I’ve been thinking about whether it is conceivable to plant potatoes in the fall, and on the off chance that anybody has any involvement in this. My reasoning is that: 1) It’s difficult to store potatoes until the spring, without either eating them all 🙂 or having them sprout. 2) Potatoes that are abandoned in Continue Reading →
I have a back area in my yard, about 8×30, that used to be my vegetable garden until the local critters (raccoons, rats, and mice, possums) started eating all my produce every year and leaving none for me. So I gave up on it, let it go wild, and planted a much smaller. 30 of the garden and a bunch of pots of flowers right up next to my house. Every year its a challenge fitting everything in (I don’t), so I’ve been collecting more and more pots. This year, I finally broke down and have been making gorgeous bouquets of the coreopsis, snapdragons, allium/chive, viola, gerbera daisies, delphinium, and surprise, surprise, papaver nudicaule! Who knew that poppies are fantastic cut flowers?!! I didn’t. Now I know why my Grandma – who had the most exquisite gardens ever – had banks of poppies of various kinds growing. She made dried flower arrangements, and now it comes back to me that she frequently used poppies. So now that I’m loving all these flowers and making bouquets. I thought that I could resurrect the back patch and plant a drought tolerant cutting garden. and I have so many questions! What do you recommend? My idea is to amend the soil, and then broadcast seeds, or carefully transplant the pre-germinated seeds that I start indoors on a heat mat. The main flower type would be poppies because they are so striking, seem to grow really easily here. And are a lovely cut flower – at least the Iceland version is. Are other types the same? Specifically what about Papaver rhoeas, Orientale and somniferum? If I let these varieties go to seed, will later generations appear the same? The only papaver I don’t love is the California poppy since it grows wild everywhere here. Other flowers I’m thinking of are Centaurea – the deep blue cornflower, coreopsis (another one I didn’t realize would last so long as a cut flower), Agrostemma, Orange cosmos, blue flax, and maybe white bishop’s lace (this last one is a maybe because I realize if its the exact thing that grows wild everywhere here. I’m not sure I want to change it, as it would be so much taller than all the other flowers. And I worry about its invasiveness). What do you think? The area in question is a raised bed in pretty much full sun. While I can periodically water it particularly when it’s getting established. My hope is to leave it be and water only occasionally. I do want to pick the flowers for bouquets though.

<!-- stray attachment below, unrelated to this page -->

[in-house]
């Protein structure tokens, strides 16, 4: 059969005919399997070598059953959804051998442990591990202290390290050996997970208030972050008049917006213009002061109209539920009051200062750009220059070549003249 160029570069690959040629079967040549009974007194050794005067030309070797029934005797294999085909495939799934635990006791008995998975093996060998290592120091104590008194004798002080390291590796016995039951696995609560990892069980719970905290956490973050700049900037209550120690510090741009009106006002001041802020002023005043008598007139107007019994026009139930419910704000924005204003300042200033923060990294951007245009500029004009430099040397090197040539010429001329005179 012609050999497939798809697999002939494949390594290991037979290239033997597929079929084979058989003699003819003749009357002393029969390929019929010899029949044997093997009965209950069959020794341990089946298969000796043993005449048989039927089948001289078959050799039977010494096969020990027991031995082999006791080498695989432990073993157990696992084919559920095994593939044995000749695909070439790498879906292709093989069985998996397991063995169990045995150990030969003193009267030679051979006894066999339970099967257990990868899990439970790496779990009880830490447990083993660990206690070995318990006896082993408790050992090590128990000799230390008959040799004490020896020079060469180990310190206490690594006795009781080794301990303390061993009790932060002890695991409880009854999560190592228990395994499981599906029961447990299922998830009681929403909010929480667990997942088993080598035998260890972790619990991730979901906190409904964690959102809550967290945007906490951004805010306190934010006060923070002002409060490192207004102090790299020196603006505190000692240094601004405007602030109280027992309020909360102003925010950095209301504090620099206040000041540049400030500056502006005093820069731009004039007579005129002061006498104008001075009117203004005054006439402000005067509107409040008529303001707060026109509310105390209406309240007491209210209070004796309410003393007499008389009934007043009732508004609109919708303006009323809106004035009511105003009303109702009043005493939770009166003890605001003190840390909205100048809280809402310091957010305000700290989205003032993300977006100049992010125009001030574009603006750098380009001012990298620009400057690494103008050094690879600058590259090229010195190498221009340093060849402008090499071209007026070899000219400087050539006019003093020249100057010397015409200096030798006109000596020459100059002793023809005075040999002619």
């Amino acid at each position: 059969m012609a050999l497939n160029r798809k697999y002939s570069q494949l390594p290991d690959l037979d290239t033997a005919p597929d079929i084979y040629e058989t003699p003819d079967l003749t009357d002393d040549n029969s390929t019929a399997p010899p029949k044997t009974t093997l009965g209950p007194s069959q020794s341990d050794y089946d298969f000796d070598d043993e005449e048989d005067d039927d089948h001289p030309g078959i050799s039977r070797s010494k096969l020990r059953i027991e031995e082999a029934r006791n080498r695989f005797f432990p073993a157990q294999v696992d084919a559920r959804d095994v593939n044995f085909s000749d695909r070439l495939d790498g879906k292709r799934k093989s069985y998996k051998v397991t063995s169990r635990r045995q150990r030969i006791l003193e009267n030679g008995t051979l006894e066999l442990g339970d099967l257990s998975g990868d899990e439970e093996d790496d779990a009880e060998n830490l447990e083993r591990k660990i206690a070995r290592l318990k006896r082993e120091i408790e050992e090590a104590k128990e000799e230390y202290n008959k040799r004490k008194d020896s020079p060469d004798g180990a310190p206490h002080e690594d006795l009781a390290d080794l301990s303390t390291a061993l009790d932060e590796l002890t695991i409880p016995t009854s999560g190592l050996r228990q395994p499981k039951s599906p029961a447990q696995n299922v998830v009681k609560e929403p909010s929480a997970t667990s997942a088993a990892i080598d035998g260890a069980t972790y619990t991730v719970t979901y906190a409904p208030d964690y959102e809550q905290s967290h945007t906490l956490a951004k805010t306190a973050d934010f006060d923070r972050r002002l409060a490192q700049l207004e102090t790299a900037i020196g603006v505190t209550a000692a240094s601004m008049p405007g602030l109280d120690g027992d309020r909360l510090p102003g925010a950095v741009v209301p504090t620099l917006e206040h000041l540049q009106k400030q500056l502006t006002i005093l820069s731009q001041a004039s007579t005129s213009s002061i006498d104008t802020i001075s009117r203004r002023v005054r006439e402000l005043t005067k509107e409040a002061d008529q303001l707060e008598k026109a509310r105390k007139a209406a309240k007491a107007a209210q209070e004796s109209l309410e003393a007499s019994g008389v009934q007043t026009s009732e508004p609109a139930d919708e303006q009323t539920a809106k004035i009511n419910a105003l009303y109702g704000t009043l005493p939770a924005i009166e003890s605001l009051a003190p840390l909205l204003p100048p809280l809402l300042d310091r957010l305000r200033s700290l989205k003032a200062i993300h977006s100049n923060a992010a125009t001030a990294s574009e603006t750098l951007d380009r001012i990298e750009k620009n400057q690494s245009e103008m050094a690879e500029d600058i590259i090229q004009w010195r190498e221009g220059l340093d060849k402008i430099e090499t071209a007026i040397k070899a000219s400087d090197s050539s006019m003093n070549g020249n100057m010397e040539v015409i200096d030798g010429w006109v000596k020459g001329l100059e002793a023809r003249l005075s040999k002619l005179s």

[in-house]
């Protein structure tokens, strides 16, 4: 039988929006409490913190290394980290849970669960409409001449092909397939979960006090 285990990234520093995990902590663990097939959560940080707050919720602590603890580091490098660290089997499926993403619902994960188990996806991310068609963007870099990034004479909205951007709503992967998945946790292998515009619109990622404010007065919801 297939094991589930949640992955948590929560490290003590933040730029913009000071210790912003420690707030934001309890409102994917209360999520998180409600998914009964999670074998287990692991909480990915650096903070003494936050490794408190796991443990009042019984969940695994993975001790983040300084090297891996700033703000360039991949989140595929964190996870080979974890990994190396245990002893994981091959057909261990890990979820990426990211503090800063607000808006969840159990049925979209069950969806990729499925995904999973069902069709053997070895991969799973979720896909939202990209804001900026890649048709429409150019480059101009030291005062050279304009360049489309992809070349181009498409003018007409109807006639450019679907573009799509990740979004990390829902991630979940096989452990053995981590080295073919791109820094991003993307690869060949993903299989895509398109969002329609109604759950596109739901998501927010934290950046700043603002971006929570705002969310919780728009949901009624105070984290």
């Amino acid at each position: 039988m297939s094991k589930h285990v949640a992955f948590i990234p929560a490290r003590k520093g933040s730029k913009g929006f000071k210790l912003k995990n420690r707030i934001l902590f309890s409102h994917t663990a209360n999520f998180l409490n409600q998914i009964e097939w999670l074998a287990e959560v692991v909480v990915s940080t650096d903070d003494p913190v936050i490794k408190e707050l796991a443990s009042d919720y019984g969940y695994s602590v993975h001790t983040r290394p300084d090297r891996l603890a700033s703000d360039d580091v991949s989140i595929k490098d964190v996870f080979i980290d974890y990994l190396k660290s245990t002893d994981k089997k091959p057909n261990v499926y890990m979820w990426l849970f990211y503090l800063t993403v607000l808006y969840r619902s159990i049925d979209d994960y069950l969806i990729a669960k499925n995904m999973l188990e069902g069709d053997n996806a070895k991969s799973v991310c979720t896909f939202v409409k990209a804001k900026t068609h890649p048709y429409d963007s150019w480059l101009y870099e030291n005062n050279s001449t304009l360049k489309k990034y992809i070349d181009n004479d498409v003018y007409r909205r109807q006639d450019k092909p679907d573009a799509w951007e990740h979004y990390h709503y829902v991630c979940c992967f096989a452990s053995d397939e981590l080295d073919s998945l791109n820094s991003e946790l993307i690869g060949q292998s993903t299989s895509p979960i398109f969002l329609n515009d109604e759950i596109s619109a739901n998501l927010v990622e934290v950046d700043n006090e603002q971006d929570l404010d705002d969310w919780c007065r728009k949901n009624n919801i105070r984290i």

All seeds lose viability over time, but I save my crackerjack marigold seeds for a couple of years and they do fine. Some flowers like marigolds and wildflowers don’t need very rich soil. I would not fertilize unless nothing grows there at all. I would still prep the soil with compost and make sure that drainage is good. If I fertilize, which I really don’t need to do since I do soil testing, it will be side dressings after the true leaves have come out. I don’t like to start flowers in pots. They do grow, but since I do compost, they are not easy to transplant. Marigolds don’t grow in cold and wet conditions. They germinate poorly, dampen off, and get mildew and fungal diseases, so I would wait to plant until the weather is warm at least 68 degrees and you are not expecting prolonged periods of rain. However, I do like to plant seeds right before a storm Continue Reading →
All gardening is local, Vanisle_BC. You will have to try different ideas and see what happens. I do the spring interplanting but not as much since the tractor guy has become somewhat of an adversary in leaving beds more intact and not requiring so much work from me to gather soil in those beds with Continue Reading →